In October, the Santa Clara Valley Water District made great strides in preparing Coyote Creek for the winter. Construction started on two flood barriers in the Rock Springs neighborhood in San Jose. District crews are installing a vinyl sheet pile wall of up to 3-feet tall and 500 feet long, and constructing an earthen berm of up to 5-feet tall and 400 feet long to help prevent the intrusion of water. These will be completed by approximately the end of December. While these walls will not eliminate the flood risks to this area, they will help reduce the chance of flooding from a storm like the one we experienced last February.

On Oct. 10, the Board of Directors also voted to operate Anderson Reservoir at a lower level this year than in past years, which will reduce the risk of flooding downstream. Last year while still in a drought, the water district followed normal operating rules to stay below the Division of Safety of Dams (DSOD) restrictions. The improved water supply resulting from last winter’s above-average precipitation will allow us to operate the reservoir at lower levels than in past years while meeting water supply needs of the county.

The water district has also been working closely with the City of San Jose on various measures to reduce flood risks along Coyote Creek on city-owned property. Recently the water district has received permission from the city to perform limited creek management on city-owned property between Old Oakland Road and Tully Road, which includes neighborhoods that flooded last winter. The water district will remove downed trees in priority locations identified by city staff. Work has begun and will continue until rains become too heavy and affect working conditions in the creek.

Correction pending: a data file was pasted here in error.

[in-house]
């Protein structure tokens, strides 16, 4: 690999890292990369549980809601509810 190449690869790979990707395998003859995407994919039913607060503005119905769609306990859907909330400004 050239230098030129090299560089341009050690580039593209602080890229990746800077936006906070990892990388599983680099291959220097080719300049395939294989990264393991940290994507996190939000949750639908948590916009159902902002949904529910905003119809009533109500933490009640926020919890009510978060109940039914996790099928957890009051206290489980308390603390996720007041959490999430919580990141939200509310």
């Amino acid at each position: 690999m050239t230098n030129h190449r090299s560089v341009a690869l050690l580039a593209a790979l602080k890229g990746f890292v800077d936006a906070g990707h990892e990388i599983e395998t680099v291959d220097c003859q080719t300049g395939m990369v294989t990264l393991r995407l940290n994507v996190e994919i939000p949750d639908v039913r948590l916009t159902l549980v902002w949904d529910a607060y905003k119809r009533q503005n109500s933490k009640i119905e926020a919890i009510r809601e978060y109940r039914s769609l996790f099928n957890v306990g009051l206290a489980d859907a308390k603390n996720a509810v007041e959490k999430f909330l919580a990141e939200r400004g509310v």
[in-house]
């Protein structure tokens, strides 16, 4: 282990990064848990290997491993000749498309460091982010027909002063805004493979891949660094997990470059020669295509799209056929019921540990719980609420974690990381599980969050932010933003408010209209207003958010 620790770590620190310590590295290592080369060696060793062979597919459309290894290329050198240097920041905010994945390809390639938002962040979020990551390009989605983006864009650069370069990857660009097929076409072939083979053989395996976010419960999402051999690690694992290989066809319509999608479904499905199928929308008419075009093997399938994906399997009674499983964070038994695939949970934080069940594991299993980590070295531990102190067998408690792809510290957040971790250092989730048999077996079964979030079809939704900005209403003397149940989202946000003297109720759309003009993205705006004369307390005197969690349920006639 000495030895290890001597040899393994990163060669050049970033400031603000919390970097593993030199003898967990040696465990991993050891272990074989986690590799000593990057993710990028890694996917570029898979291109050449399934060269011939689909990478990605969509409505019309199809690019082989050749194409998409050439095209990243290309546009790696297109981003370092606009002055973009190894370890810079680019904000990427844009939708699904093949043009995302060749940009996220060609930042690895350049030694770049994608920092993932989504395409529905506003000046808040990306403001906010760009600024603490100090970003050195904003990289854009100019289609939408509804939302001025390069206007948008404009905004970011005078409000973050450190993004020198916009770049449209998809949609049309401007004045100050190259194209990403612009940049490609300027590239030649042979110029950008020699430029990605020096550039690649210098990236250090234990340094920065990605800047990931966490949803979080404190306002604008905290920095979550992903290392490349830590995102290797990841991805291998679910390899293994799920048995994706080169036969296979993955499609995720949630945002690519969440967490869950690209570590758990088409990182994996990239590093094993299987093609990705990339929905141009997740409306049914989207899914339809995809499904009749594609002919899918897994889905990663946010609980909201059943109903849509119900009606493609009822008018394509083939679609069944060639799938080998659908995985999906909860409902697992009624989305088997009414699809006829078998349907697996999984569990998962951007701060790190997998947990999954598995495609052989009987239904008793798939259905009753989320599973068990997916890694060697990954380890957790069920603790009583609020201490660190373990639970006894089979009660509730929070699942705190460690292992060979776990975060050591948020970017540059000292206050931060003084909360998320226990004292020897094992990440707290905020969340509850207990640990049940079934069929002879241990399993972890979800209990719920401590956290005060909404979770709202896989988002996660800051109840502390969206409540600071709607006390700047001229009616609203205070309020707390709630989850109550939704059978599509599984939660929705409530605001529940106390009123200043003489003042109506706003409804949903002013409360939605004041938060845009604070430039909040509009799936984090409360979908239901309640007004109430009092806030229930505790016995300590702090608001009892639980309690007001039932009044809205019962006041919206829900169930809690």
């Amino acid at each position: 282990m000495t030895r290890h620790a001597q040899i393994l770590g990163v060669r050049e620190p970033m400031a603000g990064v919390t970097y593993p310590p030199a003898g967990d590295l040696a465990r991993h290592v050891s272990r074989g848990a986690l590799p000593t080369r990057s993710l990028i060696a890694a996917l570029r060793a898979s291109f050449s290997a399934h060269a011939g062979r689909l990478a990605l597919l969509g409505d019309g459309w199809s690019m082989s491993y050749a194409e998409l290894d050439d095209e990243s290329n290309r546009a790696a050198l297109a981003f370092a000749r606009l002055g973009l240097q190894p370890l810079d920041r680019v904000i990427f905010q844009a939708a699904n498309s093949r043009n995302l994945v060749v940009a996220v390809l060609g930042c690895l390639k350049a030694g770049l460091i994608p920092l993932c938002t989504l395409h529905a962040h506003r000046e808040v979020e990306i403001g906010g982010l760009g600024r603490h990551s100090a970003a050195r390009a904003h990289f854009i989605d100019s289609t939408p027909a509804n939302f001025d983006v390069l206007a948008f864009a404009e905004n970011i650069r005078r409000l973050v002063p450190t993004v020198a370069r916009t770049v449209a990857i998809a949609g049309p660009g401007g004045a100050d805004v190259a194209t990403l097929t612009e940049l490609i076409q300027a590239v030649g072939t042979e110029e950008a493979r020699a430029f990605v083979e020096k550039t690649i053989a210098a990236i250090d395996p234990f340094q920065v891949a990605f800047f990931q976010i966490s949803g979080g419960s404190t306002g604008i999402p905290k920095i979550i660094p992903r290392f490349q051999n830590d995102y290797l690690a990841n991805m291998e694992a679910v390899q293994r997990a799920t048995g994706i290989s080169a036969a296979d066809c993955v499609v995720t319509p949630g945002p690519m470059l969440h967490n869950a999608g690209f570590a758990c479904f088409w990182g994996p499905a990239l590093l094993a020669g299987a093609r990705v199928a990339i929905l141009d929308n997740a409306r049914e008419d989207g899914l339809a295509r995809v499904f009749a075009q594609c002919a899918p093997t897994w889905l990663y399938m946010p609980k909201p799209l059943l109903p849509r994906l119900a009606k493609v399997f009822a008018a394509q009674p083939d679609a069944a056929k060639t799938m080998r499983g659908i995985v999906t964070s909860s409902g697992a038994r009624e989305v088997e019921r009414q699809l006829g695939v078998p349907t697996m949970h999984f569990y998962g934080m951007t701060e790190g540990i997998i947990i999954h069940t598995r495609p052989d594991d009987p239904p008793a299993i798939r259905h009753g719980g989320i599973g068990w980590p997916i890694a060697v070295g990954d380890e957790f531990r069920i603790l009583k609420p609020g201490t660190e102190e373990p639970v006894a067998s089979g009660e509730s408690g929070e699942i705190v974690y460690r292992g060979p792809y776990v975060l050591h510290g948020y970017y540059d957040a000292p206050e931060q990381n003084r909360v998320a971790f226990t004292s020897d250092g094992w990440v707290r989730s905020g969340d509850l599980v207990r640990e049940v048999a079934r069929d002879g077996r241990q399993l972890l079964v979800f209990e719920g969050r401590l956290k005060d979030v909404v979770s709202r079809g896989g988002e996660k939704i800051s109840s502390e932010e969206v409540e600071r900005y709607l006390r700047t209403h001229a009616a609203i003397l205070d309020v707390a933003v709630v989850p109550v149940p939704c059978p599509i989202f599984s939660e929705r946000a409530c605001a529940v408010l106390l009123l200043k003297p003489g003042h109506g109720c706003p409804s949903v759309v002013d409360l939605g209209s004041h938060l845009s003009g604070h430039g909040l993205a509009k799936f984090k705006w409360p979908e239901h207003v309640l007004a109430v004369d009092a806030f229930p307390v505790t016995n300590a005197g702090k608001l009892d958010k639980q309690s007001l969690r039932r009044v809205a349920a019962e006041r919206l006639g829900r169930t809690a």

In August, the city allowed the water district access to the creek on city property which will allow us to remove up to 16 acres of invasive plant species along Coyote Creek to improve the creek’s natural habitat. This large effort will remove vast amounts of Arundo donax, a thick, giant reed which can obstruct the flow of water and trap woody debris during storms, creating dams and contributing to the risk of flooding.

In addition to this collaboration, both agencies have been developing a Joint Emergency Action Plan (EAP) to define a critical strategy for how the city and district prepare for, communicate and respond to flooding on Coyote Creek as well as other waterways.

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The water district has been pursuing all possibilities to reduce flood risks and help protect vulnerable communities before the winter season. The efforts started as early as May with the Board of Directors pursuing all options for a flood protection project along Coyote Creek. During a trip to Washington D.C. in the spring, the board identified an opportunity to work with the U.S. Army Corps of Engineers on a feasibility study to assess flood risks and evaluate a federally supported project. In August, the board hosted key leaders from the Corps on a tour of the Rock Springs Playground which was submerged in up to 2 feet of water during the February flood. Both agencies are working on finalizing a memorandum of agreement for the study.

It has been a busy summer for water district crews, who have been busy removing trash and debris, and preparing the creek for the invasive vegetation removal. In June, they completed a levee repair at the South Bay Mobile Home Park community near Old Oakland Road. With fall upon us, we continue working diligently to prepare for the winter. You can read more about our efforts over the last nine months in The Mercury News.

We encourage you to prepare for winter as well by taking measures to protect your family and home. Take the time to prepare your family emergency plan and to gather supplies for your emergency kit. Consider purchasing flood insurance to protect your property and personal items. For more tips on flood safety, visit www.valleywater.org/floodready.

 

 

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